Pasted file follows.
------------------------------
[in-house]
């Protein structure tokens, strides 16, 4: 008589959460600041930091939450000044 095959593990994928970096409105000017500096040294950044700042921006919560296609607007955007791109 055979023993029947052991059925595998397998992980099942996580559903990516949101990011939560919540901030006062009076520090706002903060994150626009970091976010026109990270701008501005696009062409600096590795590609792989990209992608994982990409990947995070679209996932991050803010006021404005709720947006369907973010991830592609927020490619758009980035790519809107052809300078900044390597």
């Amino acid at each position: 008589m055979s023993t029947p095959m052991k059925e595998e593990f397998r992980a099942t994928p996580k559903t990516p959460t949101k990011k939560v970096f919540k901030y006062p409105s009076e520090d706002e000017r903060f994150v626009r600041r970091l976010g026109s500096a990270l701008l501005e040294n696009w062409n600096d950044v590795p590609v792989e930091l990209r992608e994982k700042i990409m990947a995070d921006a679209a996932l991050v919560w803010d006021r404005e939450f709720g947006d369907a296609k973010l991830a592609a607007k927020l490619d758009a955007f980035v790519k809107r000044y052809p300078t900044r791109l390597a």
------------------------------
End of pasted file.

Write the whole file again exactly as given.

[in-house]
């Protein structure tokens, strides 16, 4: 008589959460600041930091939450000044 095959593990994928970096409105000017500096040294950044700042921006919560296609607007955007791109 055979023993029947052991059925595998397998992980099942996580559903990516949101990011939560919540901030006062009076520090706002903060994150626009970091976010026109990270701008501005696009062409600096590795590609792989990209992608994982990409990947995070679209996932991050803010006021404005709720947006369907973010991830592609927020490619758009980035790519809107052809300078900044390597």
């Amino acid at each position: 008589m055979s023993t029947p095959m052991k059925e595998e593990f397998r992980a099942t994928p996580k559903t990516p959460t949101k990011k939560v970096f919540k901030y006062p409105s009076e520090d706002e000017r903060f994150v626009r600041r970091l976010g026109s500096a990270l701008l501005e040294n696009w062409n600096d950044v590795p590609v792989e930091l990209r992608e994982k700042i990409m990947a995070d921006a679209a996932l991050v919560w803010d006021r404005e939450f709720g947006d369907a296609k973010l991830a592609a607007k927020l490619d758009a955007f980035v790519k809107r000044y052809p300078t900044r791109l390597a």